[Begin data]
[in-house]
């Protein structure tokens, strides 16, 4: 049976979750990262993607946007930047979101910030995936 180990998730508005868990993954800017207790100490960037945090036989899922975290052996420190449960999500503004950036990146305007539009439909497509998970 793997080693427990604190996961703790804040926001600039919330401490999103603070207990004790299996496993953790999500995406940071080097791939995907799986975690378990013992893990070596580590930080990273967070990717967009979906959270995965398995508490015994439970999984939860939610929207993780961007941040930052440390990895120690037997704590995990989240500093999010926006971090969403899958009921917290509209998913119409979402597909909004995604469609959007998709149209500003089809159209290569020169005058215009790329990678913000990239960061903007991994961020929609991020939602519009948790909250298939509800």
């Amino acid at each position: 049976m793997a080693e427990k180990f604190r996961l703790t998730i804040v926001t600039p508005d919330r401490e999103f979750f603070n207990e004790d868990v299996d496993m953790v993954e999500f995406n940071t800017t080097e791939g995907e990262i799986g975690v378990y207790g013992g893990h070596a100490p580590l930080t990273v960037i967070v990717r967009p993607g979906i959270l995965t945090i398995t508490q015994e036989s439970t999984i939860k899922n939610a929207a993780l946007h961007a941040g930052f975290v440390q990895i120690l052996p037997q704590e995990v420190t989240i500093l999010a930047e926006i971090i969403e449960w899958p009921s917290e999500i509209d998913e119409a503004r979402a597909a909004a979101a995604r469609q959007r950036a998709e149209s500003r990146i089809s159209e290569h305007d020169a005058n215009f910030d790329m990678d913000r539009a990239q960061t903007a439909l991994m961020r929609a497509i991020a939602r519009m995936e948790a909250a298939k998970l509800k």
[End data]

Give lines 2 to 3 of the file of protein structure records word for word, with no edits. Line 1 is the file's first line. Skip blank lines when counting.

């Protein structure tokens, strides 16, 4: 049976979750990262993607946007930047979101910030995936 180990998730508005868990993954800017207790100490960037945090036989899922975290052996420190449960999500503004950036990146305007539009439909497509998970 793997080693427990604190996961703790804040926001600039919330401490999103603070207990004790299996496993953790999500995406940071080097791939995907799986975690378990013992893990070596580590930080990273967070990717967009979906959270995965398995508490015994439970999984939860939610929207993780961007941040930052440390990895120690037997704590995990989240500093999010926006971090969403899958009921917290509209998913119409979402597909909004995604469609959007998709149209500003089809159209290569020169005058215009790329990678913000990239960061903007991994961020929609991020939602519009948790909250298939509800």
């Amino acid at each position: 049976m793997a080693e427990k180990f604190r996961l703790t998730i804040v926001t600039p508005d919330r401490e999103f979750f603070n207990e004790d868990v299996d496993m953790v993954e999500f995406n940071t800017t080097e791939g995907e990262i799986g975690v378990y207790g013992g893990h070596a100490p580590l930080t990273v960037i967070v990717r967009p993607g979906i959270l995965t945090i398995t508490q015994e036989s439970t999984i939860k899922n939610a929207a993780l946007h961007a941040g930052f975290v440390q990895i120690l052996p037997q704590e995990v420190t989240i500093l999010a930047e926006i971090i969403e449960w899958p009921s917290e999500i509209d998913e119409a503004r979402a597909a909004a979101a995604r469609q959007r950036a998709e149209s500003r990146i089809s159209e290569h305007d020169a005058n215009f910030d790329m990678d913000r539009a990239q960061t903007a439909l991994m961020r929609a497509i991020a939602r519009m995936e948790a909250a298939k998970l509800k």